- "Can you determine the mine based on the impurities?"
"Oh, yeah, yeah, yeah. We've done that already. It's from the Dacey mine in Tanzania, which is owned by–"
"Quinn Worldwide. I'm sure you studied the CEO in your chemical engineering classes, or saw him on the cover of Forbes – Ian Quinn."
- ―Phil Coulson and Leo Fitz
Quinn Worldwide is the name of Ian Quinn's corporation, a huge multi-national conglomerate.
- "This weekend, Quinn Worldwide's got its annual shareholders gathering. We'd risk global outrage."
- ―Phil Coulson
One of the major activities of the organization is mining, owning the Dacey mine in Tanzania. Outwardly the business looks generous and benevolent philanthropist with charitable donations exceeding more than eight billion dollars; in truth, the company is ruthless in its practices, shunning regulation and oversight to the detriment of the environment and local populations.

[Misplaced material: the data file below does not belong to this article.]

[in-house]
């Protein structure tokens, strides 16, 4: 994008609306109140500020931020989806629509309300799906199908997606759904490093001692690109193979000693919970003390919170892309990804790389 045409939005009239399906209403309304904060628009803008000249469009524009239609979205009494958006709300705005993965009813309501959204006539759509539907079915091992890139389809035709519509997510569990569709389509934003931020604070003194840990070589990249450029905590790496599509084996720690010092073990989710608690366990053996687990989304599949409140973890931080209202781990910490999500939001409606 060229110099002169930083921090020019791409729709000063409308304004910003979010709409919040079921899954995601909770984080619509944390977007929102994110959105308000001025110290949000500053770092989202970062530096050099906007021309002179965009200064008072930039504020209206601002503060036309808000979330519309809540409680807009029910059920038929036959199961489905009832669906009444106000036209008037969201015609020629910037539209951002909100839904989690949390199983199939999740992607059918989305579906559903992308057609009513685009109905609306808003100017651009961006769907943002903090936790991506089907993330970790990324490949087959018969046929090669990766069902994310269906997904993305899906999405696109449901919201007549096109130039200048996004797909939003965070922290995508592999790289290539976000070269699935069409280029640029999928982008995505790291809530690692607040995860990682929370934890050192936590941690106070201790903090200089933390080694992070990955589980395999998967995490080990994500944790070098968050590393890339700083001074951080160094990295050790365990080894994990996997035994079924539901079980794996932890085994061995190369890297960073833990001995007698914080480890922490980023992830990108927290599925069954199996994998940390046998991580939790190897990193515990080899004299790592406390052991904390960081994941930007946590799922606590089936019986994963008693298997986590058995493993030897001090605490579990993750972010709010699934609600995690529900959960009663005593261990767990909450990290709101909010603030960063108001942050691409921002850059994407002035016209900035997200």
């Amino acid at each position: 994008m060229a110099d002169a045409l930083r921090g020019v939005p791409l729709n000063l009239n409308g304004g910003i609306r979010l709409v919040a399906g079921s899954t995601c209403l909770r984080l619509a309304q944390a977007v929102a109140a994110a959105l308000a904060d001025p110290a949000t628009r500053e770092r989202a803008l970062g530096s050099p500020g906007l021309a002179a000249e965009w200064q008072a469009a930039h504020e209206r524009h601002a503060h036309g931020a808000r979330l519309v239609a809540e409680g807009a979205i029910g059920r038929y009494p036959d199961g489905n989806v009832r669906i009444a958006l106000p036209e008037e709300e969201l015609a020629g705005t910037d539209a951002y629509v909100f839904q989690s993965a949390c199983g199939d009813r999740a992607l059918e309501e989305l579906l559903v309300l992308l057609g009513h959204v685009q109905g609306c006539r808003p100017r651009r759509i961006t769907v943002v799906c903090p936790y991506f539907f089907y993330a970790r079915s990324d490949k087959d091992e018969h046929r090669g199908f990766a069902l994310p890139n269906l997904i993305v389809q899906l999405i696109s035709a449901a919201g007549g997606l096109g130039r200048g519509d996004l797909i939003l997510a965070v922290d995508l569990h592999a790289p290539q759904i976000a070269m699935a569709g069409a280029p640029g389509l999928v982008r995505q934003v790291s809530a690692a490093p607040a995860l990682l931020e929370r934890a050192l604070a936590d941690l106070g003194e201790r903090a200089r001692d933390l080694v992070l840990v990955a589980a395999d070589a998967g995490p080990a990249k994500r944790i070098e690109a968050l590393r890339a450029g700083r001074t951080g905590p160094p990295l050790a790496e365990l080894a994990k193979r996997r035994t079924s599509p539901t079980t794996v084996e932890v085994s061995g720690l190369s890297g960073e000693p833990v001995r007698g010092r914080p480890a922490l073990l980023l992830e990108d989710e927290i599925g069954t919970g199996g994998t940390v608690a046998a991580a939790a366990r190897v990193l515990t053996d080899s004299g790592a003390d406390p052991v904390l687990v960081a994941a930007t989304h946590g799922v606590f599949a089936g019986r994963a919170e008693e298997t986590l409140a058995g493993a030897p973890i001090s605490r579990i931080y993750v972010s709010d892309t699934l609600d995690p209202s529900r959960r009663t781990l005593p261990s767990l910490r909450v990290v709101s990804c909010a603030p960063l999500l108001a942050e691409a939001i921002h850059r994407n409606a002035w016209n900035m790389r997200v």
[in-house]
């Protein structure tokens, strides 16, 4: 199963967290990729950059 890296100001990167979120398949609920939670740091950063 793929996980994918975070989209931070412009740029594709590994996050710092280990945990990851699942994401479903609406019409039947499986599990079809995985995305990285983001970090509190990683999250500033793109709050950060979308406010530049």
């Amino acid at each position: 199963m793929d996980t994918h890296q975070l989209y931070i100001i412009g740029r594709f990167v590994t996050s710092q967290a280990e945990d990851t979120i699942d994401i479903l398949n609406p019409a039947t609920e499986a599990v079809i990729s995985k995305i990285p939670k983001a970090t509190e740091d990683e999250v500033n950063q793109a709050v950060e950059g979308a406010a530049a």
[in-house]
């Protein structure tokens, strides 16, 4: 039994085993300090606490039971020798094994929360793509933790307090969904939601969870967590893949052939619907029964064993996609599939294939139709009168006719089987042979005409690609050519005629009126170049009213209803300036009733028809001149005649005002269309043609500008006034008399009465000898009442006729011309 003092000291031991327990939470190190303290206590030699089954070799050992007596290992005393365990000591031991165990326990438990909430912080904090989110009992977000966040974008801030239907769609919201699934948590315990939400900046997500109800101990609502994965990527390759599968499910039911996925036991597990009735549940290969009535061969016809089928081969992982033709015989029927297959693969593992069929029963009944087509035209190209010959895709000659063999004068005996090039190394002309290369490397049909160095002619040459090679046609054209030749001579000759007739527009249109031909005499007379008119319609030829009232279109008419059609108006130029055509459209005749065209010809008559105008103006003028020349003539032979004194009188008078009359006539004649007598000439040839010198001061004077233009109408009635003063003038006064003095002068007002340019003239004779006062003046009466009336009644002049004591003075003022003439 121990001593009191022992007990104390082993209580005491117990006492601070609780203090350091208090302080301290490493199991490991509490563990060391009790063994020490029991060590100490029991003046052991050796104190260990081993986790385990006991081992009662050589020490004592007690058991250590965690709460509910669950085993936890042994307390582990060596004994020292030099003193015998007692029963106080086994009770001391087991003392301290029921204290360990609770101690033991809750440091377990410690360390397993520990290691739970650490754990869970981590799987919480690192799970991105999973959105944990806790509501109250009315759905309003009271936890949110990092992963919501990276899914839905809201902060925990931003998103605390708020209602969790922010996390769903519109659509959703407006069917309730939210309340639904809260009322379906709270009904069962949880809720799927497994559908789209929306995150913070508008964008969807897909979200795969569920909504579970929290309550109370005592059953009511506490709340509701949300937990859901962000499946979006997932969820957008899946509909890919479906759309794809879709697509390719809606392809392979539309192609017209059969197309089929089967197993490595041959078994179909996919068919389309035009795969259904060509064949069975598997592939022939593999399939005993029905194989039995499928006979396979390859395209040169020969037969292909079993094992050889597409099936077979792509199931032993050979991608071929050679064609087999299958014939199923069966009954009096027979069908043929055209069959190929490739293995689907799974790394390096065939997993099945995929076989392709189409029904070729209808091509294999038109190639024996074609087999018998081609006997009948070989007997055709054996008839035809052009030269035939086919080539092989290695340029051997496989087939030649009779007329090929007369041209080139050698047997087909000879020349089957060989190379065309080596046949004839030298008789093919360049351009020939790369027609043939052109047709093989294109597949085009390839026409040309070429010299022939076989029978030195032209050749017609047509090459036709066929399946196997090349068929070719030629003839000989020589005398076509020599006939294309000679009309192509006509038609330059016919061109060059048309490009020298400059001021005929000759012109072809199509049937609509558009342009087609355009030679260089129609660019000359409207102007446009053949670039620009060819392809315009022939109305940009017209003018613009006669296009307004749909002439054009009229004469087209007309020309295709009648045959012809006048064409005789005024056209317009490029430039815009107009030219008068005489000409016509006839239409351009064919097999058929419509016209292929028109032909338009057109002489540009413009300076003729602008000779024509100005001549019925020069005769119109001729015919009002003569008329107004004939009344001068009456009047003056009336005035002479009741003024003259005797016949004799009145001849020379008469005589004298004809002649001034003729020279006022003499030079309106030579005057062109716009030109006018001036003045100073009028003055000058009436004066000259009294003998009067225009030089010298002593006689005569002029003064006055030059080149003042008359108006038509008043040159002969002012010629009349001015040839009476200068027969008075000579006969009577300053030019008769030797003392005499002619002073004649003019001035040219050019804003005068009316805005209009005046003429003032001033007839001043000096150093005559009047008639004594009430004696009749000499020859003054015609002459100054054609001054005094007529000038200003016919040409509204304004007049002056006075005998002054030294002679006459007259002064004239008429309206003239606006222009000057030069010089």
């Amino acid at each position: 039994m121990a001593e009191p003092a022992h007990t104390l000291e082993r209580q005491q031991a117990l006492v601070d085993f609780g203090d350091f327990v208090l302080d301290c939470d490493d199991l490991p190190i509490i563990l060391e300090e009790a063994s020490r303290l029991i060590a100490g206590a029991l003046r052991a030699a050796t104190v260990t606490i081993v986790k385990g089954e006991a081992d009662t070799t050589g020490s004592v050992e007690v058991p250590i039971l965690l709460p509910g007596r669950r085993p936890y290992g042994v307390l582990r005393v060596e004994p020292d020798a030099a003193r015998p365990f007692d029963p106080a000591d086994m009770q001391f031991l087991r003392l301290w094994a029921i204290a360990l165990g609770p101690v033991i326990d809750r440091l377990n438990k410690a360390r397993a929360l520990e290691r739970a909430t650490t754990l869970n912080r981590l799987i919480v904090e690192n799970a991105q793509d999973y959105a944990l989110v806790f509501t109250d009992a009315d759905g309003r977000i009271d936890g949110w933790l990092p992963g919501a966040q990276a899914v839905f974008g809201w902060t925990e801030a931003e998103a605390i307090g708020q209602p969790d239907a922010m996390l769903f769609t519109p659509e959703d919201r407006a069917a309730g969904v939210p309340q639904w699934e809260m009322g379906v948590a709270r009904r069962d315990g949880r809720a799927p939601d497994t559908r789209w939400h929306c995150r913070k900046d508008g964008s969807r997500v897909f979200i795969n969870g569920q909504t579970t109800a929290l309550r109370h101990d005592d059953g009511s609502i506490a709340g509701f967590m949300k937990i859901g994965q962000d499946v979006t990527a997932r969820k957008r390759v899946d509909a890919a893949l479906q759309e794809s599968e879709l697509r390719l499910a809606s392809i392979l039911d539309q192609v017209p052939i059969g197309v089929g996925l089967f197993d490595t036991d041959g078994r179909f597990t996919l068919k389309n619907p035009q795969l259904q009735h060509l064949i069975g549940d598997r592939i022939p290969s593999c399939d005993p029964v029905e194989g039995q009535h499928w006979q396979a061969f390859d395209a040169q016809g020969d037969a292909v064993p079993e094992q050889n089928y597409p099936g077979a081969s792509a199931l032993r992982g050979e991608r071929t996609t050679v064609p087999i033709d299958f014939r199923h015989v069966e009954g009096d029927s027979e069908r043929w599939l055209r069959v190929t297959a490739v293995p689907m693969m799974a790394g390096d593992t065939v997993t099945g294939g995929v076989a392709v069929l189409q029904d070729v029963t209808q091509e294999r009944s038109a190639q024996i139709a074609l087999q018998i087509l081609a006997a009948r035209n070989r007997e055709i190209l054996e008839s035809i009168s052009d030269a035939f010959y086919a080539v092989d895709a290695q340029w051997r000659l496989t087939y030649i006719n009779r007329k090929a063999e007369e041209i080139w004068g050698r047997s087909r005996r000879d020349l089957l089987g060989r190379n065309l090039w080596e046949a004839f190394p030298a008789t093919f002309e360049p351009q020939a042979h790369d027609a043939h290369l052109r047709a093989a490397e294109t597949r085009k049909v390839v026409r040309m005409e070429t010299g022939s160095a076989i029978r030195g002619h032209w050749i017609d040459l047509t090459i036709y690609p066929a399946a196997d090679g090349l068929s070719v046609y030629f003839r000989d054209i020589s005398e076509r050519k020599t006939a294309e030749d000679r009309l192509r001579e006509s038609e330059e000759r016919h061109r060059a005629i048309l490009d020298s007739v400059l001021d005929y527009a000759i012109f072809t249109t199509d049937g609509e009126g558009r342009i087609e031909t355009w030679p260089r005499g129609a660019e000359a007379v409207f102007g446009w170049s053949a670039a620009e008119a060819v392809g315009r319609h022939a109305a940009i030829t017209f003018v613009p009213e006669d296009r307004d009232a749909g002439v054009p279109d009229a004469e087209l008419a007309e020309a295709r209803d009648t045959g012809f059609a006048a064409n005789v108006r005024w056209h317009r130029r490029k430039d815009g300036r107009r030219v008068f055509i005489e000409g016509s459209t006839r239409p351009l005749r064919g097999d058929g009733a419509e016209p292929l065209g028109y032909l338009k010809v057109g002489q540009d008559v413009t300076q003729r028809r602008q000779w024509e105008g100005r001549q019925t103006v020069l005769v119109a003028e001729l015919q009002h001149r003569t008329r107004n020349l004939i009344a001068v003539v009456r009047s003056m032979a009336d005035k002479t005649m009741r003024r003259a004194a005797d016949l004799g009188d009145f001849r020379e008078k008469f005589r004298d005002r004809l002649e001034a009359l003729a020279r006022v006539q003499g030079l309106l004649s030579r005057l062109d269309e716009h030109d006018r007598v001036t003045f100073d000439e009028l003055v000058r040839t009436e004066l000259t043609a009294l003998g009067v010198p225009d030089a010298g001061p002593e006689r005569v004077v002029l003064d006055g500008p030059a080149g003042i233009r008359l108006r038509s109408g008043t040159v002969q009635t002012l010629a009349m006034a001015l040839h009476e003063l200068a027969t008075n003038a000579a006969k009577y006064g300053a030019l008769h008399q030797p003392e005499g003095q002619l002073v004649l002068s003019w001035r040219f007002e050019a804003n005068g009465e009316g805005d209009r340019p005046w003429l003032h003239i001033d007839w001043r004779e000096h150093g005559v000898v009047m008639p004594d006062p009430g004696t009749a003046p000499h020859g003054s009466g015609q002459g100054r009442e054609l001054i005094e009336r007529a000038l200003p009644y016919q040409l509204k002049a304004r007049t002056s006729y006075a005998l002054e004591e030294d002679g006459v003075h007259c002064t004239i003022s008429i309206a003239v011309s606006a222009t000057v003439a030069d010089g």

Seeking to avoid regulation and legal blowback, Quinn moved his operation to Malta, where he obtained citizenship and could operate free from legal persecution from other nations. It was during this time, after twenty years and twelve mines on six continents, where his company, during a mining operation, finally discovered a large deposit of Gravitonium.
When Seth Dormer and Donnie Gill were making the Atmospheric Moisture Freezing Device, one of the rarest components, Thermopile radiation sensors, were shipped to Seth's father, a lawyer for Quinn Worldwide.
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